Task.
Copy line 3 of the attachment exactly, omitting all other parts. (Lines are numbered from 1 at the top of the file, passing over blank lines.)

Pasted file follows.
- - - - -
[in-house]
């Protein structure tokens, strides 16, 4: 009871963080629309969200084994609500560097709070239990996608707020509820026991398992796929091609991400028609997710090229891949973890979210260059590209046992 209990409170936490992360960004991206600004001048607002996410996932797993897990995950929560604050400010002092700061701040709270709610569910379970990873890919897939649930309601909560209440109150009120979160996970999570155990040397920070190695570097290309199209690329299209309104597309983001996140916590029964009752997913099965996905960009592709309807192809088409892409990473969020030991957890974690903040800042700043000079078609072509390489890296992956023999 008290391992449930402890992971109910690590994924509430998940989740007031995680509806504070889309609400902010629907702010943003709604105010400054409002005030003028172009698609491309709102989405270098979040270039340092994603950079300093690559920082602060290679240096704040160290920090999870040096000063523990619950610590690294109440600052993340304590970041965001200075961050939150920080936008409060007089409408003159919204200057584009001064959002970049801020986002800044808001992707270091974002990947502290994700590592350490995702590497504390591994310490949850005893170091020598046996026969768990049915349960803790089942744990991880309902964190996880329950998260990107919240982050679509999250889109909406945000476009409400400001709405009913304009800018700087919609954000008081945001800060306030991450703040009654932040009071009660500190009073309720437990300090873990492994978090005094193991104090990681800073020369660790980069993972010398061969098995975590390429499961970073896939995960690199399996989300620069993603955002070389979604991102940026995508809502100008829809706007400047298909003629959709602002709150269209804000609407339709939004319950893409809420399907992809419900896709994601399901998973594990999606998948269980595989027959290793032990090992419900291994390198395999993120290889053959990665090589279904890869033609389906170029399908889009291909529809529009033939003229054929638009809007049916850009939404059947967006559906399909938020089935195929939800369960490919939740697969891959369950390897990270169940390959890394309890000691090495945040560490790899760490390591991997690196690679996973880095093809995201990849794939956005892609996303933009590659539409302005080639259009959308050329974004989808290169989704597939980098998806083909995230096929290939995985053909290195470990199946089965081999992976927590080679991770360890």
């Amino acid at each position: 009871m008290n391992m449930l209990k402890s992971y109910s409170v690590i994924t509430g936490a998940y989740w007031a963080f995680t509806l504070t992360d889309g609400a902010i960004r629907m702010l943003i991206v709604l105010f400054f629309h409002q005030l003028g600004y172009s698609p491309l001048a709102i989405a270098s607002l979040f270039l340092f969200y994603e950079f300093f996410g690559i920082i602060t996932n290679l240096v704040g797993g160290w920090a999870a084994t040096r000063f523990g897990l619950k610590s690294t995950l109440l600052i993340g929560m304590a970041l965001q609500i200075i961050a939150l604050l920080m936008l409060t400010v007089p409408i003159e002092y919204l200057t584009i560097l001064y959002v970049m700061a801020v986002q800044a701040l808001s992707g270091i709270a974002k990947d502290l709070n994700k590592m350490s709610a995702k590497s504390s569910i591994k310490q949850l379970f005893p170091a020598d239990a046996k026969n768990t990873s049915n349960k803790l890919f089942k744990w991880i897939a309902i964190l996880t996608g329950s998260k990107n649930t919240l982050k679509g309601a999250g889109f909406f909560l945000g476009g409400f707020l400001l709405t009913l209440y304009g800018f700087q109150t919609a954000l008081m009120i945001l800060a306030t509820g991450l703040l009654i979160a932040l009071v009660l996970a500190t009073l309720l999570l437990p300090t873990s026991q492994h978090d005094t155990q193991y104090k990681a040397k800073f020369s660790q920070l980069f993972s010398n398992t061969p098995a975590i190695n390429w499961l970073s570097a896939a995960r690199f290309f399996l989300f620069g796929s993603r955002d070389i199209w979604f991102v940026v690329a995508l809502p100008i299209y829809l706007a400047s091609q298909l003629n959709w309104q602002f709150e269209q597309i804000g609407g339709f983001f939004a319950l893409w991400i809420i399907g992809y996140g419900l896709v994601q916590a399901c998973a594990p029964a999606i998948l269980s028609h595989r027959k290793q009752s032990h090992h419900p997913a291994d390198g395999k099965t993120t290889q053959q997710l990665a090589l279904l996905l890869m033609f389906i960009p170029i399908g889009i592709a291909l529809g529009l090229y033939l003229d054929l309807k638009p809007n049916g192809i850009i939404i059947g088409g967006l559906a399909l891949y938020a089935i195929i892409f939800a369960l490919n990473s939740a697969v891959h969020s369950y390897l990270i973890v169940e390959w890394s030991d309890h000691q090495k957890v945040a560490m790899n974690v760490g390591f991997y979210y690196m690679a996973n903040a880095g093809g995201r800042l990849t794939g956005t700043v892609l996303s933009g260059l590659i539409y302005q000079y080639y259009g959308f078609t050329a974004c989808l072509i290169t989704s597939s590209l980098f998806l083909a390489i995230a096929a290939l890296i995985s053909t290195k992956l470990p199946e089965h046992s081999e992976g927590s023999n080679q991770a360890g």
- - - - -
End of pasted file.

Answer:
């Amino acid at each position: 009871m008290n391992m449930l209990k402890s992971y109910s409170v690590i994924t509430g936490a998940y989740w007031a963080f995680t509806l504070t992360d889309g609400a902010i960004r629907m702010l943003i991206v709604l105010f400054f629309h409002q005030l003028g600004y172009s698609p491309l001048a709102i989405a270098s607002l979040f270039l340092f969200y994603e950079f300093f996410g690559i920082i602060t996932n290679l240096v704040g797993g160290w920090a999870a084994t040096r000063f523990g897990l619950k610590s690294t995950l109440l600052i993340g929560m304590a970041l965001q609500i200075i961050a939150l604050l920080m936008l409060t400010v007089p409408i003159e002092y919204l200057t584009i560097l001064y959002v970049m700061a801020v986002q800044a701040l808001s992707g270091i709270a974002k990947d502290l709070n994700k590592m350490s709610a995702k590497s504390s569910i591994k310490q949850l379970f005893p170091a020598d239990a046996k026969n768990t990873s049915n349960k803790l890919f089942k744990w991880i897939a309902i964190l996880t996608g329950s998260k990107n649930t919240l982050k679509g309601a999250g889109f909406f909560l945000g476009g409400f707020l400001l709405t009913l209440y304009g800018f700087q109150t919609a954000l008081m009120i945001l800060a306030t509820g991450l703040l009654i979160a932040l009071v009660l996970a500190t009073l309720l999570l437990p300090t873990s026991q492994h978090d005094t155990q193991y104090k990681a040397k800073f020369s660790q920070l980069f993972s010398n398992t061969p098995a975590i190695n390429w499961l970073s570097a896939a995960r690199f290309f399996l989300f620069g796929s993603r955002d070389i199209w979604f991102v940026v690329a995508l809502p100008i299209y829809l706007a400047s091609q298909l003629n959709w309104q602002f709150e269209q597309i804000g609407g339709f983001f939004a319950l893409w991400i809420i399907g992809y996140g419900l896709v994601q916590a399901c998973a594990p029964a999606i998948l269980s028609h595989r027959k290793q009752s032990h090992h419900p997913a291994d390198g395999k099965t993120t290889q053959q997710l990665a090589l279904l996905l890869m033609f389906i960009p170029i399908g889009i592709a291909l529809g529009l090229y033939l003229d054929l309807k638009p809007n049916g192809i850009i939404i059947g088409g967006l559906a399909l891949y938020a089935i195929i892409f939800a369960l490919n990473s939740a697969v891959h969020s369950y390897l990270i973890v169940e390959w890394s030991d309890h000691q090495k957890v945040a560490m790899n974690v760490g390591f991997y979210y690196m690679a996973n903040a880095g093809g995201r800042l990849t794939g956005t700043v892609l996303s933009g260059l590659i539409y302005q000079y080639y259009g959308f078609t050329a974004c989808l072509i290169t989704s597939s590209l980098f998806l083909a390489i995230a096929a290939l890296i995985s053909t290195k992956l470990p199946e089965h046992s081999e992976g927590s023999n080679q991770a360890g």